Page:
The number of Americans who owntheir own homes fell again last week. This is barely even news anymore. The Census Bureau updates its count of homeowners and renters in America every three months, and with each update for the past decade, the tally of homeowners has slipped a bit more. Homeownership rates haven’t been as low as they are now since 1995.
The fall is more than a long hangover from the burst housing bubble. American homeownership has been slipping so steadily for so long that the massive scope of the decline has obscured its real meaning. It isn’t really a story about Americans drifting away from homeownership en masse, so much as it’s a story about a fundamental shift in where, and how, young Americans live.
Cities and towns in Massachusetts that want to survive need to recognize, and embrace, this shift. The easiest way to begin is to stop building single-family homes.
Homeownership in the United States peaked in mid-2004, at 69 percent. And while ownership rates have fallen across the board, the decline is especially pronounced among young Americans. Since 2004, homeownership among adults under age 35 has fallen one-and-a-half times as much as the national rate has fallen. Declines among those ages 30 to 34 have more than doubled the national average; the ownership rate among 30- to 34-year-olds is now as low as it’s been since at least the early 1980s.
Since young Americans are waiting longer than ever to take on a mortgage, the shift has enormous consequences for the way cities and towns grow. It means, on the most basic level, that they have to build more of the type of housing that folks are demanding — apartments — and less of the homes they don’t want. In Massachusetts, that means convincing local governments to change the way they’ve always approached growth.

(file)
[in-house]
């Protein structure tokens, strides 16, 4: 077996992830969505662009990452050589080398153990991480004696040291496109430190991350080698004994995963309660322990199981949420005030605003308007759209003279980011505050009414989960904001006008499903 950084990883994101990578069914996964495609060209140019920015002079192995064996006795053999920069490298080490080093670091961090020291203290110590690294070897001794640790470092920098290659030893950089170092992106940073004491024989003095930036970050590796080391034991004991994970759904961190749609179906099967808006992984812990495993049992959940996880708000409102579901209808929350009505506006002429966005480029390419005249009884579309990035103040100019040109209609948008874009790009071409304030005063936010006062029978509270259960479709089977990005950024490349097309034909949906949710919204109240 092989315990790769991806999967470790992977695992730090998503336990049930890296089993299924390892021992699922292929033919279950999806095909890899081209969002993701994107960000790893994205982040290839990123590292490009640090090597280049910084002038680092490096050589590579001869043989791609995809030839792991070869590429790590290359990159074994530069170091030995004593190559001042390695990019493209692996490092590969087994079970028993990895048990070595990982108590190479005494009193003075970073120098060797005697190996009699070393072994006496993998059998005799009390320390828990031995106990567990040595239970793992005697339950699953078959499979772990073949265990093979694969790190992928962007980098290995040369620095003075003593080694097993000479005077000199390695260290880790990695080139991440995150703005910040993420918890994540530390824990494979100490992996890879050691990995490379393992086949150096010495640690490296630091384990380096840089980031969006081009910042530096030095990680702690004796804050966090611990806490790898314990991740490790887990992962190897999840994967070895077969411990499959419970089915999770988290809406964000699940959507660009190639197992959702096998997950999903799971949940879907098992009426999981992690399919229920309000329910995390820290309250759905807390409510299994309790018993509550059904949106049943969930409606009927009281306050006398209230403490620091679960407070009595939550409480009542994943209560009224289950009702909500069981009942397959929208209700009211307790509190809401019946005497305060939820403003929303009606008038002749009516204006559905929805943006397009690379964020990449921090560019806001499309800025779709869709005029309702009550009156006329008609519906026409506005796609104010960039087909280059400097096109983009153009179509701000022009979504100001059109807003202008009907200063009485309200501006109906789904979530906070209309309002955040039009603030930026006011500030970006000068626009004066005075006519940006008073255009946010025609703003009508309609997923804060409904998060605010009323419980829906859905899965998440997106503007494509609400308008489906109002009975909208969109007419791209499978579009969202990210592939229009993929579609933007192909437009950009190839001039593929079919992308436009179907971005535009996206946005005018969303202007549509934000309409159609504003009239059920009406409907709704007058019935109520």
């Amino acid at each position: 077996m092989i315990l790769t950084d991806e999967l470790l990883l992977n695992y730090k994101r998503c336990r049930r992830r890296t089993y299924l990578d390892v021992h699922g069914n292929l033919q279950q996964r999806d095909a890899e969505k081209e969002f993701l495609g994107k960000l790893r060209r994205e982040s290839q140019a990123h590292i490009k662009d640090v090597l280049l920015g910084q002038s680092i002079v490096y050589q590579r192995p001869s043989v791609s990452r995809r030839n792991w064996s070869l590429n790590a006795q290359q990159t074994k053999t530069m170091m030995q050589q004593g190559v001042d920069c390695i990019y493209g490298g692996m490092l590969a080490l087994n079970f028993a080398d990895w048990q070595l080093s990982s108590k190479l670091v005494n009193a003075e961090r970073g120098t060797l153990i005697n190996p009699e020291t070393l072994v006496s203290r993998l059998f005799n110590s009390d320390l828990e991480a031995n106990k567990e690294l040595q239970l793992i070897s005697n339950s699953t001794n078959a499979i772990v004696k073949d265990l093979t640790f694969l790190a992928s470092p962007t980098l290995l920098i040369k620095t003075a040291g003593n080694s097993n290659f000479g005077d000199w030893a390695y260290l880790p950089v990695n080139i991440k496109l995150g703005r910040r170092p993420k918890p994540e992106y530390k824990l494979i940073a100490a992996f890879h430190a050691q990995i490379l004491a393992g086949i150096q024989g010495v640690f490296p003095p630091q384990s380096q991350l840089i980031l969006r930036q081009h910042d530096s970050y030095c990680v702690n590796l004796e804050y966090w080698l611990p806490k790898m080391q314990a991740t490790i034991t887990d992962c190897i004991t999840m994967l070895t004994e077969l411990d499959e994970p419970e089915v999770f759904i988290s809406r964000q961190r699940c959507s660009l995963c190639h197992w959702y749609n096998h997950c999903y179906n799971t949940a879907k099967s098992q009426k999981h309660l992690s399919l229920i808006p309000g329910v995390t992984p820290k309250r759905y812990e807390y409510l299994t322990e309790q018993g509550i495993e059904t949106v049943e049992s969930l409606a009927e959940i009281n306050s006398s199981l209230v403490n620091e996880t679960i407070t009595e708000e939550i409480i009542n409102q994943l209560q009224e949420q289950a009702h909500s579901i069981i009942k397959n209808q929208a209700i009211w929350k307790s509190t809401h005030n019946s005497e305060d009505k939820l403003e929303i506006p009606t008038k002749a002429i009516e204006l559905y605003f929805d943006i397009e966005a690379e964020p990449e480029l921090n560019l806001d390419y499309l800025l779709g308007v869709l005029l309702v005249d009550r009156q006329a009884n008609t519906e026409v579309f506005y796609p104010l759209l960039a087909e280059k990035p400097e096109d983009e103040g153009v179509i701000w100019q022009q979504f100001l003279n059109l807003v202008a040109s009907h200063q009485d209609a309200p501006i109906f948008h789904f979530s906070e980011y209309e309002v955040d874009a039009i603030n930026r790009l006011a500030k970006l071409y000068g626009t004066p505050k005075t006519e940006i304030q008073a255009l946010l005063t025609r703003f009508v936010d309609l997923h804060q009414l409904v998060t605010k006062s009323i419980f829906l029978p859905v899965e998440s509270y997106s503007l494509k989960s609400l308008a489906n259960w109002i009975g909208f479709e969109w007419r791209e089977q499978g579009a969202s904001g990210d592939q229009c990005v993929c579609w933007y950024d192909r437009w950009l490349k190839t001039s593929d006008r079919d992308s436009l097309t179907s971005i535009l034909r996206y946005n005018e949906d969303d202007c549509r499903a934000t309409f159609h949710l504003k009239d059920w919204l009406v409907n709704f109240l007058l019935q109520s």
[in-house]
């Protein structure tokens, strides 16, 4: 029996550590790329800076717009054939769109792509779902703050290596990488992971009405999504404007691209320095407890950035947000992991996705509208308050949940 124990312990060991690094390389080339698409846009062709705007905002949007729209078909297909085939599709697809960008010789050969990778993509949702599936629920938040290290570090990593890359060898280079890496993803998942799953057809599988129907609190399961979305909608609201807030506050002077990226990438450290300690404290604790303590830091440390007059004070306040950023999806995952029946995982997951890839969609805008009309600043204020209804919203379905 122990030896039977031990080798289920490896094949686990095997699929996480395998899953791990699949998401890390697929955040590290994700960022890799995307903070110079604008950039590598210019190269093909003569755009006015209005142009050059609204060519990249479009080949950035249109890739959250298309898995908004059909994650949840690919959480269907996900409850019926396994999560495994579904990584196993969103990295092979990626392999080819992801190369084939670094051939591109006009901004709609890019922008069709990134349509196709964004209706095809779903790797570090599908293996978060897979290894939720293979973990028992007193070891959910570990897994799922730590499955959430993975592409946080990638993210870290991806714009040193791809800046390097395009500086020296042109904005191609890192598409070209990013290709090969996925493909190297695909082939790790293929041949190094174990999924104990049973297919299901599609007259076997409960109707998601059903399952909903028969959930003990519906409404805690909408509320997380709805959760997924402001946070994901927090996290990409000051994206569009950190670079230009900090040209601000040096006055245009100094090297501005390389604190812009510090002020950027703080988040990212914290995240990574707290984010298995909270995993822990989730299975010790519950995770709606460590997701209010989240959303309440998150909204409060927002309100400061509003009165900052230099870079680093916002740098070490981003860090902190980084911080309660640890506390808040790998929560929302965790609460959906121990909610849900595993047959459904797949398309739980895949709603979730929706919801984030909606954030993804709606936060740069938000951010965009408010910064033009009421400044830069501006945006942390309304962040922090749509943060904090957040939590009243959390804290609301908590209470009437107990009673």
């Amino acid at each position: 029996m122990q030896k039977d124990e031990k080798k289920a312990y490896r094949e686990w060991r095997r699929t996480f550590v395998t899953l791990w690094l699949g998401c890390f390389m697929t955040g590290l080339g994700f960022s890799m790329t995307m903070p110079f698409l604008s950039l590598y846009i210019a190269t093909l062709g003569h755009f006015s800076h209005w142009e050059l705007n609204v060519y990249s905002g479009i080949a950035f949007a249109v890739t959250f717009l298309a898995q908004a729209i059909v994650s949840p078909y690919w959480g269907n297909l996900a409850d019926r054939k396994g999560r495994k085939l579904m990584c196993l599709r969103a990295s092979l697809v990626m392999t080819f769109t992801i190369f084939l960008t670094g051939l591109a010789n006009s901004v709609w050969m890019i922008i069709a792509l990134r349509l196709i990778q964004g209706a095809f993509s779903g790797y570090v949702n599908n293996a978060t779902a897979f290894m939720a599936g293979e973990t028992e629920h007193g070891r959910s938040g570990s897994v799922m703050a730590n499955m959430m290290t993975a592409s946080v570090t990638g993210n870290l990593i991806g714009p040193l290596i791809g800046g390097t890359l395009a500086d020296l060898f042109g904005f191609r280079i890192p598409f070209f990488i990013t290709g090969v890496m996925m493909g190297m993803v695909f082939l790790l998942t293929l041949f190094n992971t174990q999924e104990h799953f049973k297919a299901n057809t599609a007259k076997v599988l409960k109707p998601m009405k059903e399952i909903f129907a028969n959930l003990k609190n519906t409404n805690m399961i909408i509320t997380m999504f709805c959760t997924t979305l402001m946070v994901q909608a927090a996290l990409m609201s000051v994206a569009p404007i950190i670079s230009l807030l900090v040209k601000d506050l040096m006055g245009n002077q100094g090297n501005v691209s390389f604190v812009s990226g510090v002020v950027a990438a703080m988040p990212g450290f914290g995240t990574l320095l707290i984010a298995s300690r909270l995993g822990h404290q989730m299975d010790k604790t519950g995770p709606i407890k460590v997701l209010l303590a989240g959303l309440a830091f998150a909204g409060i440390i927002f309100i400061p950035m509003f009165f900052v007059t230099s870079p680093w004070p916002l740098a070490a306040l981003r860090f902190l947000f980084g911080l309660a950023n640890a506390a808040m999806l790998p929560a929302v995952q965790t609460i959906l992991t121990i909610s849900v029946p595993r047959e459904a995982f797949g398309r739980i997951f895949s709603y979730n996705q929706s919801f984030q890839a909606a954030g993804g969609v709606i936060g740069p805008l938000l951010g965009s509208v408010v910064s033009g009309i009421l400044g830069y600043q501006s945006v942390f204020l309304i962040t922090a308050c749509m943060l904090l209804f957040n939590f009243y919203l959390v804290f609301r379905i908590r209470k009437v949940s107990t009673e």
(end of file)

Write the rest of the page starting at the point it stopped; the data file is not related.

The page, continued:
There is no real state housing policy in Massachusetts. Municipalities control their own development. The state can only overrule local officials and force development on municipalities in very limited, painful circumstances. But for the most part, the state’s housing policy is whatever common elements emerge from 351 separate land use regimes. These different agendas usually add up to Massachusetts doing the exact opposite of what it needs to do in the housing arena.
Over the past two decades, Massachusetts has added new housing at roughly half the national rate. And when the state has added housing, it has added the wrong kind of housing. Most has come in the form of single-family homes. And the state has already built most of the single-family homes it will need for a generation.
The sharp shift away from homeownership among younger Americans means that, if Massachusetts is serious about attracting and retaining young workers, it can’t just continue churning out small quantities of large suburban homes. A report earlier this year by the Metropolitan Area Planning Council found that Massachusetts needs to add hundreds of thousands of new housing units by the year 2040, but found the vast majority of development demand will fall on apartments and condominiums. This means Boston, Cambridge, and Somerville need to keep cranking away on their recent building sprees. And it means that suburbs need to make their zoning fit modern housing demands, and focus on building up rental units in denser town centers, where the housing demand is greatest.